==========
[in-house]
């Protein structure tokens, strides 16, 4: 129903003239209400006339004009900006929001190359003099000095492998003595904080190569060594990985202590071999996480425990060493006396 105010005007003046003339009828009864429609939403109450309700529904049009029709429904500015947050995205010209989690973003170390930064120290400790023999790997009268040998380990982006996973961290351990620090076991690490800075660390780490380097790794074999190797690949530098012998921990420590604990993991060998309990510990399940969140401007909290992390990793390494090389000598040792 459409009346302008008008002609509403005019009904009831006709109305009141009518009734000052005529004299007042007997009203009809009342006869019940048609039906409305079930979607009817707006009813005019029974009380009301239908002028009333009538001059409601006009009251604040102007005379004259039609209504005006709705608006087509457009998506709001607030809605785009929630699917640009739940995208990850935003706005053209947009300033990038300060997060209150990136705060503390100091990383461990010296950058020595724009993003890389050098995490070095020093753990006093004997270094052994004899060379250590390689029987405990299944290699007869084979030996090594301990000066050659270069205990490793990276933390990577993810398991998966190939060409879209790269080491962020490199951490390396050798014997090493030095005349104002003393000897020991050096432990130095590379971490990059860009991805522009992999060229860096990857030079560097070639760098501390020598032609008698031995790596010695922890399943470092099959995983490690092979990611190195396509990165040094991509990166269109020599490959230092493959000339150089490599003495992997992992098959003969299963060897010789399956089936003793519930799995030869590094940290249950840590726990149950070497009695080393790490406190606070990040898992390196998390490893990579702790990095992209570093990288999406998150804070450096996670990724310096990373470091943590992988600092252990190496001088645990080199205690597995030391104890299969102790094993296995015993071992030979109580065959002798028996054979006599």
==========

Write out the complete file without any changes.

[in-house]
């Protein structure tokens, strides 16, 4: 129903003239209400006339004009900006929001190359003099000095492998003595904080190569060594990985202590071999996480425990060493006396 105010005007003046003339009828009864429609939403109450309700529904049009029709429904500015947050995205010209989690973003170390930064120290400790023999790997009268040998380990982006996973961290351990620090076991690490800075660390780490380097790794074999190797690949530098012998921990420590604990993991060998309990510990399940969140401007909290992390990793390494090389000598040792 459409009346302008008008002609509403005019009904009831006709109305009141009518009734000052005529004299007042007997009203009809009342006869019940048609039906409305079930979607009817707006009813005019029974009380009301239908002028009333009538001059409601006009009251604040102007005379004259039609209504005006709705608006087509457009998506709001607030809605785009929630699917640009739940995208990850935003706005053209947009300033990038300060997060209150990136705060503390100091990383461990010296950058020595724009993003890389050098995490070095020093753990006093004997270094052994004899060379250590390689029987405990299944290699007869084979030996090594301990000066050659270069205990490793990276933390990577993810398991998966190939060409879209790269080491962020490199951490390396050798014997090493030095005349104002003393000897020991050096432990130095590379971490990059860009991805522009992999060229860096990857030079560097070639760098501390020598032609008698031995790596010695922890399943470092099959995983490690092979990611190195396509990165040094991509990166269109020599490959230092493959000339150089490599003495992997992992098959003969299963060897010789399956089936003793519930799995030869590094940290249950840590726990149950070497009695080393790490406190606070990040898992390196998390490893990579702790990095992209570093990288999406998150804070450096996670990724310096990373470091943590992988600092252990190496001088645990080199205690597995030391104890299969102790094993296995015993071992030979109580065959002798028996054979006599």